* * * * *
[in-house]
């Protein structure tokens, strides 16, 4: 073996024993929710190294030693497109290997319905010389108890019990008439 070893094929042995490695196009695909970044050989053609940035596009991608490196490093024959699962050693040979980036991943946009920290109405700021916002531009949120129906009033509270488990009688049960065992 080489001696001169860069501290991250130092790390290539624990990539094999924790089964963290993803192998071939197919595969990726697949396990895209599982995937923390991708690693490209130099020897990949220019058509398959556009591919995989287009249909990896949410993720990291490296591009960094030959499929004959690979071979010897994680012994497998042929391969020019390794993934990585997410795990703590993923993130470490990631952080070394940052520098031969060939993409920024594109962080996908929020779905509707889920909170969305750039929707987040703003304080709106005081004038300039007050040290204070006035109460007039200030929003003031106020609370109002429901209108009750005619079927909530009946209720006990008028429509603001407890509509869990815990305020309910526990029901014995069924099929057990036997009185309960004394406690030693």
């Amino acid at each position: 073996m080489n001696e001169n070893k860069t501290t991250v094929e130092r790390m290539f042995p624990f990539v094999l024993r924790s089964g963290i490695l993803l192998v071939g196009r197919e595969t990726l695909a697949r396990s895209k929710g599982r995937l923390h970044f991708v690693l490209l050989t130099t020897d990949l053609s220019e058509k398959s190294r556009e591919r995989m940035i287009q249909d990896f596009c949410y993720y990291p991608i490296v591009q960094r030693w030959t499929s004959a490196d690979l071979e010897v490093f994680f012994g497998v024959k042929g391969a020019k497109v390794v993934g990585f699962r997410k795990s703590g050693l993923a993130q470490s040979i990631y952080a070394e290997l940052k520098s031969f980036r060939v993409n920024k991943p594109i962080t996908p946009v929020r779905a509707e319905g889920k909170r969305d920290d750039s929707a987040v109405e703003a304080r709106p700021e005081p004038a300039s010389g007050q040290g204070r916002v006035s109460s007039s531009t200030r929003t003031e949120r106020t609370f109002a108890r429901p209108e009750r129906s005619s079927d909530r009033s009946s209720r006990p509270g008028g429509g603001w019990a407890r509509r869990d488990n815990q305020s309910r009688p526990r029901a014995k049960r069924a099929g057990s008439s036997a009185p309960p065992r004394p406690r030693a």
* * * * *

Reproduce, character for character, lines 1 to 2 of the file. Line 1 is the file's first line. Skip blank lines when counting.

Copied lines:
[in-house]
């Protein structure tokens, strides 16, 4: 073996024993929710190294030693497109290997319905010389108890019990008439 070893094929042995490695196009695909970044050989053609940035596009991608490196490093024959699962050693040979980036991943946009920290109405700021916002531009949120129906009033509270488990009688049960065992 080489001696001169860069501290991250130092790390290539624990990539094999924790089964963290993803192998071939197919595969990726697949396990895209599982995937923390991708690693490209130099020897990949220019058509398959556009591919995989287009249909990896949410993720990291490296591009960094030959499929004959690979071979010897994680012994497998042929391969020019390794993934990585997410795990703590993923993130470490990631952080070394940052520098031969060939993409920024594109962080996908929020779905509707889920909170969305750039929707987040703003304080709106005081004038300039007050040290204070006035109460007039200030929003003031106020609370109002429901209108009750005619079927909530009946209720006990008028429509603001407890509509869990815990305020309910526990029901014995069924099929057990036997009185309960004394406690030693």